Eleanor started new paths for women and led the battle for social justice everywhere. Today, she is still a powerful inspiration to leaders in both the civil rights and women’s movements. Eleanor broke down the usual submissive image that was cast by traditional First Ladies, and reshaped it around her own skills and commitment. She was the first woman to speak in front of a national convention, to earn money as a lecturer, to be a radio commentator, and to hold regular press conferences. She worked many hours of the day helping in whatever way she could during World War II. Eleanor Roosevelt is one of the most inspiring women in history, even in this day and age.
Student: Sarah Ross – 10th grader at Sterling Heights High School, Sterling Heights
Teacher - Mr. Cutlip
Coach Willie: The Power of Willie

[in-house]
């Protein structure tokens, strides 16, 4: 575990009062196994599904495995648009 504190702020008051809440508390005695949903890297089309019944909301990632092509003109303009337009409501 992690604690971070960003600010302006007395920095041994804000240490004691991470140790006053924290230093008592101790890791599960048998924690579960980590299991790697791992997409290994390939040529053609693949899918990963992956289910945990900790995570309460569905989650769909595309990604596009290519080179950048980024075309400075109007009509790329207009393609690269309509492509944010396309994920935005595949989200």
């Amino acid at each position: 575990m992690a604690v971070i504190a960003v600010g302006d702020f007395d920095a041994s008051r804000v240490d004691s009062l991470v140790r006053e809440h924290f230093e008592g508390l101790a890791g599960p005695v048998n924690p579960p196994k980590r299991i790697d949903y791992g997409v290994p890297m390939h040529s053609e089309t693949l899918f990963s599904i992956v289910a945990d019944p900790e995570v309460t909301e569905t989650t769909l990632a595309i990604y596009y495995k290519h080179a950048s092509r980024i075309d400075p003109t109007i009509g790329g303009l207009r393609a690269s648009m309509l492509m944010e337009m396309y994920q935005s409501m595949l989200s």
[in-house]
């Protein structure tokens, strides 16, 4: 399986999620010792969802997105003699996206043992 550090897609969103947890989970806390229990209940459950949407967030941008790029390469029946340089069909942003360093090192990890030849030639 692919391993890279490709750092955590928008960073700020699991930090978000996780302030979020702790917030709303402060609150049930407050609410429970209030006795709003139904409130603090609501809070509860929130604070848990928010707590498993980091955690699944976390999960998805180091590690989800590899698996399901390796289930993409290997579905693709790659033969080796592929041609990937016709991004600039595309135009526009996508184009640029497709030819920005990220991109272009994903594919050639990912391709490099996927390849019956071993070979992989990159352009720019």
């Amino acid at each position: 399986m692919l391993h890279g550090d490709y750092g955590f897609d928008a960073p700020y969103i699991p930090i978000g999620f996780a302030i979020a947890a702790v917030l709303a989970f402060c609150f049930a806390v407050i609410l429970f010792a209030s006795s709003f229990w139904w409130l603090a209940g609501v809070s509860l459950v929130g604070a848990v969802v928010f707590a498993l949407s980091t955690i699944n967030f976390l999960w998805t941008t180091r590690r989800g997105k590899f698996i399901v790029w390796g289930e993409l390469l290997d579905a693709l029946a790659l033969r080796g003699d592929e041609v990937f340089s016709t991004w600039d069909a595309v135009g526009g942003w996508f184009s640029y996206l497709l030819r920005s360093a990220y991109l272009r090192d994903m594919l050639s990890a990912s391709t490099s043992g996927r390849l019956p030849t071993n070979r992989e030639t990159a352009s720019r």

I met her running. She teaches me chemistry in school and about life outside of school. I’ve only known her for two years, but she has made a big impact on my life. This is Coach Willie. I met her my freshman year, in the summer when I joined cross country. She is the assistant coach for cross country and the head coach for track and field. I participate in both sports and I have a lot of fun doing it. Willie seems to always know exactly what to say and how to say it to keep me motivated and interested both in school and out. She cares a lot about what she does and encourages her athletes and students to not settle for the minimum because she knows we can give a lot more than what we sometimes want to give. She is at every meet and practice running with us, being there supporting us, giving us pointers and helping us get through the rough days and enjoy the easy days. She keeps us positive during our hard work outs, helping us to push through, because in the end we are going to feel better for making it through. She helps us become a stronger runner, a stronger student, and a stronger person. Willie pushes us because she expects us to give 110% just as she gives to us when she coaches and teaches. She only wants the best for us and for us to get the best experience we can get in the running program and in school. Even when I had an injury last season and was not allowed to run, Willie always made me feel like I was still an important part of the team. She wants to see every kid have a successful life and to never ever want give up because of being tired or because of doubting their ability to finish. Willie has that something that makes a person want to do their best, both for their own pride and happiness and to make Willie proud and happy too. Willie helps me see how this applies to my own life as well: when I am having a bad day I just need to push through it because something good is always waiting in the end. Coach Willie is also there if you need someone to talk to, she listens very well and tries to help in any way possible. She has that unique ability to know when to give advice, listen, or act, depending on the situation at hand. When I grow up, I can only hope that I turn out to be as caring and giving as Coach Willie, and I know her life lessons will help me always.